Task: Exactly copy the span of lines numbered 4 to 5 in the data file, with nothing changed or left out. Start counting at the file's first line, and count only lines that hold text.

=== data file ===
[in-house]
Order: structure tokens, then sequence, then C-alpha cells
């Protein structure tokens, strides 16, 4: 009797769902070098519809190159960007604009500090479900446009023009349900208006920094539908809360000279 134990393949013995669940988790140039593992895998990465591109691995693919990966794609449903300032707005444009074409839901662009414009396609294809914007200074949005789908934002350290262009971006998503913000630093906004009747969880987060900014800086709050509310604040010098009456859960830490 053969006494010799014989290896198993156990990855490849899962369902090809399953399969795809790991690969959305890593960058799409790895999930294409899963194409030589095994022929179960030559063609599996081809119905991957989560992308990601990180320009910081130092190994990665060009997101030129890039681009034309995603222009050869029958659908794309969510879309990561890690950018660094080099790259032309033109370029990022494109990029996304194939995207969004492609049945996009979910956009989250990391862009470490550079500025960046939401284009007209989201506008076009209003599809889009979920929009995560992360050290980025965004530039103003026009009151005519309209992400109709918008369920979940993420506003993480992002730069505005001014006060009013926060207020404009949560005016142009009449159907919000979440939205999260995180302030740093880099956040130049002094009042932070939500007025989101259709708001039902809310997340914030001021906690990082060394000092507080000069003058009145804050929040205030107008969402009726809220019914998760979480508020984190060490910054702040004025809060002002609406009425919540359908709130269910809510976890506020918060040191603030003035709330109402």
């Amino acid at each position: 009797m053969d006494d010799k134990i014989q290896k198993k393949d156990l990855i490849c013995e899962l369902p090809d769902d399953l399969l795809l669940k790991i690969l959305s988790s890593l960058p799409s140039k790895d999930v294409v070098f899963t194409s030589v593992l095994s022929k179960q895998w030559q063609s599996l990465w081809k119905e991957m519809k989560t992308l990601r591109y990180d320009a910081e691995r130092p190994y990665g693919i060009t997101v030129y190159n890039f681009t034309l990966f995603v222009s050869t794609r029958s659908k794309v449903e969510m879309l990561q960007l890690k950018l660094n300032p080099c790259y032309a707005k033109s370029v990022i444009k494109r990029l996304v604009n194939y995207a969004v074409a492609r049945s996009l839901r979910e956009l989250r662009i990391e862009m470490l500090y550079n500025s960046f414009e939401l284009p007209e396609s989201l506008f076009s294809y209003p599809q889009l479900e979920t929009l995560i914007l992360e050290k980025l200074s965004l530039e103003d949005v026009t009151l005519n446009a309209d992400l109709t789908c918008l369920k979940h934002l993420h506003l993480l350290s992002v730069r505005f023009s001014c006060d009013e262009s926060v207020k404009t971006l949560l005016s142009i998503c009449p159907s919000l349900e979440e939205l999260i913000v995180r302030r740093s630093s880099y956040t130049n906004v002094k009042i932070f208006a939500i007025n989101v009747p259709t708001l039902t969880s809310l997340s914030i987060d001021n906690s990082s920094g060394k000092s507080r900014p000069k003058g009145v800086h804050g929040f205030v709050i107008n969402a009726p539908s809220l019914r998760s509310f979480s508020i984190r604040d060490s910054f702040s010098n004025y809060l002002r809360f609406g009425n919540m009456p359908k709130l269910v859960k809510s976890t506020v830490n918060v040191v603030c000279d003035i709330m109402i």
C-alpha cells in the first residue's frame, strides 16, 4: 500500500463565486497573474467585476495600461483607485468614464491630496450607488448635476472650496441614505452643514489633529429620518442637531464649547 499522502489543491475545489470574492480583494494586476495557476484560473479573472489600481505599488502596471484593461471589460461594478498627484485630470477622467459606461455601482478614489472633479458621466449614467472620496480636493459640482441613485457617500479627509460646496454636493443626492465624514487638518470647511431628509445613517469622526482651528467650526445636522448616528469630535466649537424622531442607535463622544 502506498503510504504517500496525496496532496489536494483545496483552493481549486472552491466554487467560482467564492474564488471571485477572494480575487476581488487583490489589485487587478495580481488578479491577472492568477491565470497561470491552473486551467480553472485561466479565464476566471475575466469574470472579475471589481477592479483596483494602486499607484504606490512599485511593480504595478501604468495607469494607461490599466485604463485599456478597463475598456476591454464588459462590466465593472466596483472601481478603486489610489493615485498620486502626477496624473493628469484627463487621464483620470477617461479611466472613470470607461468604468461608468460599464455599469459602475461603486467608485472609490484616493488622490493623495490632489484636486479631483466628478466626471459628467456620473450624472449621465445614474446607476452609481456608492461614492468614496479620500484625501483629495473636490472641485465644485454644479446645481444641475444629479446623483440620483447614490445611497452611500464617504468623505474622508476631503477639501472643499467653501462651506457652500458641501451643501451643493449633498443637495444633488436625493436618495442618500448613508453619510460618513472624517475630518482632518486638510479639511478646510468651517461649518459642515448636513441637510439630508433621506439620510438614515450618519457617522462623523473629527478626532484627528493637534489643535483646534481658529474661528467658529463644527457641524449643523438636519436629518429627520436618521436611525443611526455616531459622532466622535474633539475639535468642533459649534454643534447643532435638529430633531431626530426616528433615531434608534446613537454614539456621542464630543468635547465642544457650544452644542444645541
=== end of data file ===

């Amino acid at each position: 009797m053969d006494d010799k134990i014989q290896k198993k393949d156990l990855i490849c013995e899962l369902p090809d769902d399953l399969l795809l669940k790991i690969l959305s988790s890593l960058p799409s140039k790895d999930v294409v070098f899963t194409s030589v593992l095994s022929k179960q895998w030559q063609s599996l990465w081809k119905e991957m519809k989560t992308l990601r591109y990180d320009a910081e691995r130092p190994y990665g693919i060009t997101v030129y190159n890039f681009t034309l990966f995603v222009s050869t794609r029958s659908k794309v449903e969510m879309l990561q960007l890690k950018l660094n300032p080099c790259y032309a707005k033109s370029v990022i444009k494109r990029l996304v604009n194939y995207a969004v074409a492609r049945s996009l839901r979910e956009l989250r662009i990391e862009m470490l500090y550079n500025s960046f414009e939401l284009p007209e396609s989201l506008f076009s294809y209003p599809q889009l479900e979920t929009l995560i914007l992360e050290k980025l200074s965004l530039e103003d949005v026009t009151l005519n446009a309209d992400l109709t789908c918008l369920k979940h934002l993420h506003l993480l350290s992002v730069r505005f023009s001014c006060d009013e262009s926060v207020k404009t971006l949560l005016s142009i998503c009449p159907s919000l349900e979440e939205l999260i913000v995180r302030r740093s630093s880099y956040t130049n906004v002094k009042i932070f208006a939500i007025n989101v009747p259709t708001l039902t969880s809310l997340s914030i987060d001021n906690s990082s920094g060394k000092s507080r900014p000069k003058g009145v800086h804050g929040f205030v709050i107008n969402a009726p539908s809220l019914r998760s509310f979480s508020i984190r604040d060490s910054f702040s010098n004025y809060l002002r809360f609406g009425n919540m009456p359908k709130l269910v859960k809510s976890t506020v830490n918060v040191v603030c000279d003035i709330m109402i």
C-alpha cells in the first residue's frame, strides 16, 4: 500500500463565486497573474467585476495600461483607485468614464491630496450607488448635476472650496441614505452643514489633529429620518442637531464649547 499522502489543491475545489470574492480583494494586476495557476484560473479573472489600481505599488502596471484593461471589460461594478498627484485630470477622467459606461455601482478614489472633479458621466449614467472620496480636493459640482441613485457617500479627509460646496454636493443626492465624514487638518470647511431628509445613517469622526482651528467650526445636522448616528469630535466649537424622531442607535463622544 502506498503510504504517500496525496496532496489536494483545496483552493481549486472552491466554487467560482467564492474564488471571485477572494480575487476581488487583490489589485487587478495580481488578479491577472492568477491565470497561470491552473486551467480553472485561466479565464476566471475575466469574470472579475471589481477592479483596483494602486499607484504606490512599485511593480504595478501604468495607469494607461490599466485604463485599456478597463475598456476591454464588459462590466465593472466596483472601481478603486489610489493615485498620486502626477496624473493628469484627463487621464483620470477617461479611466472613470470607461468604468461608468460599464455599469459602475461603486467608485472609490484616493488622490493623495490632489484636486479631483466628478466626471459628467456620473450624472449621465445614474446607476452609481456608492461614492468614496479620500484625501483629495473636490472641485465644485454644479446645481444641475444629479446623483440620483447614490445611497452611500464617504468623505474622508476631503477639501472643499467653501462651506457652500458641501451643501451643493449633498443637495444633488436625493436618495442618500448613508453619510460618513472624517475630518482632518486638510479639511478646510468651517461649518459642515448636513441637510439630508433621506439620510438614515450618519457617522462623523473629527478626532484627528493637534489643535483646534481658529474661528467658529463644527457641524449643523438636519436629518429627520436618521436611525443611526455616531459622532466622535474633539475639535468642533459649534454643534447643532435638529430633531431626530426616528433615531434608534446613537454614539456621542464630543468635547465642544457650544452644542444645541